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English-learners’ unique learning needs make them less likely to be served well by online school, experts say.
On Tuesday, a small, select group of San Diego Unified’s most vulnerable students will be eligible to be come back to school for appointment-based, in-person learning.
The group includes special education students and those who have fallen behind in their learning. One group it doesn’t specifically include: English-language learners.
English-learners are students with a different home language, who are not yet proficient in English. They make up nearly 20 percent of the roughly 500,000 students in San Diego County. Their unique learning needs make them less likely to be served well by online school, experts say.
And in fairness to San Diego Unified, the district could end up identifying a high percentage of English-learners when trying to identify students who have fallen behind the most.
But it still leaves an open question: Can school districts provide for English-learners unique needs with an online education?
“There are very special supports that are even more challenging to provide [for English-learners] than for the rest of the student population,” Gloria Corral, president of Parent Institute for Quality Education, told me. PIQE, as it is usually called, was founded in 1987 in San Diego to help support Latino families in the public school system.
It’s very important, for instance, for English-learners to be able to see a teacher’s mouth move when they are talking, said Corral. With a stilted internet connection, this can become impossible.
It’s also important for teachers to model – a practice in which a teacher teaches a concept through a real world example – for English-learners to gain language skills. Small group language practice is also important. Both of these are more difficult in online teaching.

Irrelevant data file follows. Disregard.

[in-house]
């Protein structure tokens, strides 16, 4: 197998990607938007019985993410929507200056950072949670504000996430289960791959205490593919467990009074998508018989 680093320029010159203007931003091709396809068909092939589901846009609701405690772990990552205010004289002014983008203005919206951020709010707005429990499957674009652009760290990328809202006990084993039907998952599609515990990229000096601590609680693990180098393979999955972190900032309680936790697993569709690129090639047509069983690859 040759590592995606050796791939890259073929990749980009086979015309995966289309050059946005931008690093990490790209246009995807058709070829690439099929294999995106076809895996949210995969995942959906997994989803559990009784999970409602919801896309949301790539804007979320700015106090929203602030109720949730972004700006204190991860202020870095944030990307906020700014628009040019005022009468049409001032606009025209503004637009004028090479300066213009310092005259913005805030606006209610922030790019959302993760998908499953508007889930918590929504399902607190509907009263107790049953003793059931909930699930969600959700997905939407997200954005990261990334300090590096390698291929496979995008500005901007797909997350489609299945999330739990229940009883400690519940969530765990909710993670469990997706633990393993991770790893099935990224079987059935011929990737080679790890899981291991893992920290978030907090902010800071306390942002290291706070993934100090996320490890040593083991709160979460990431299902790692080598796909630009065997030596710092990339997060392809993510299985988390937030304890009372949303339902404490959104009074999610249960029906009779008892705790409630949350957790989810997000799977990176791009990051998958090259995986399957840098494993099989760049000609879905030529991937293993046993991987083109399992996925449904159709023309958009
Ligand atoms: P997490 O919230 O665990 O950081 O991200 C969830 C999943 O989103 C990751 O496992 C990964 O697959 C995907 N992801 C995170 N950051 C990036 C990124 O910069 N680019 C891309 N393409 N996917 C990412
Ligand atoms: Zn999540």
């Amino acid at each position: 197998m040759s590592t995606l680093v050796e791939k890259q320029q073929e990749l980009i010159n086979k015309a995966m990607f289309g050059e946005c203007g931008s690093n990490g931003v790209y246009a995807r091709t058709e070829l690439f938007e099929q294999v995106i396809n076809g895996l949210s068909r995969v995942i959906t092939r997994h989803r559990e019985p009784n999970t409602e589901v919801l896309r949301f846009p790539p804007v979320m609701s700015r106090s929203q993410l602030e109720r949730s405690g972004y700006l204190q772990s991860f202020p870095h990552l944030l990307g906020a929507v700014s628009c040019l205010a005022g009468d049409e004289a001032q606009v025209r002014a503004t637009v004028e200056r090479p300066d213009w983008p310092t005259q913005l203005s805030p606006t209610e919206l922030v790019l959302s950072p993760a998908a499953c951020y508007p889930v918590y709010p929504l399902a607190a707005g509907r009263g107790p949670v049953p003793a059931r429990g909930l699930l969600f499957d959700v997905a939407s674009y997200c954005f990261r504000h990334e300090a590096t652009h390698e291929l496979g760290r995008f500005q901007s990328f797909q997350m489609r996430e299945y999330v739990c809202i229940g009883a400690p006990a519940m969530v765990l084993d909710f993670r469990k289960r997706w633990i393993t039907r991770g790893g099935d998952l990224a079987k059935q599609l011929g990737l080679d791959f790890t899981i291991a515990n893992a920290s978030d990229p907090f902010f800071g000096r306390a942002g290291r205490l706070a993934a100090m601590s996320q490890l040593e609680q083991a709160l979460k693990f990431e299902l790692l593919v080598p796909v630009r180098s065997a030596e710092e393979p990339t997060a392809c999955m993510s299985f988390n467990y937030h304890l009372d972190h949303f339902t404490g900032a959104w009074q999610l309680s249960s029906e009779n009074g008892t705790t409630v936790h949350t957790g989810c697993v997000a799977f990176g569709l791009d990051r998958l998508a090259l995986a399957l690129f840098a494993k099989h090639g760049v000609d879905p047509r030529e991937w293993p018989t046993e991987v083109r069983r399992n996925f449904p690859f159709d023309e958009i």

Another hurdle has been English-learners’ ability to access their work online, said Corral. Some have not had access to computers or the internet. Most of those problems have been solved by districts, said Corral, but many parents still have no idea how to help parents log their children on. PIQE has been engaged in parent trainings to help close this divide.
The state Department of Education has mandated no minimum amount of live online teaching for English-learners, according to EdSource.
According to a survey administered by PIQE in April, a full 45 percent of English-learner parents said their children were not getting the language support they needed online.
“I’m hopeful it’s gotten better since then,” said Corral.
Still, Corral said there is absolutely no doubt English-learners will fall further behind than other students as online school drags on.
“The more important question is: How are we going to respond to that?” she said. “Our budgets and policies need to reflect this as a priority.”
Corral suggested summer school enrichment programs, money for more small group instruction and highly focused engagement for English-learner parents as just a few options.
Assemblywoman Shirley Weber has been among some state leaders willing to support more money to help children catch up who’ve fallen behind. But for the moment, state and school leaders can barely keep track of the immediate problems in front of them. Whether they find the will and the money to invest in the state’s most vulnerable children will be a question that’s likely to get answered (or ignored) in the coming months, but it’s one we should all start paying attention to now.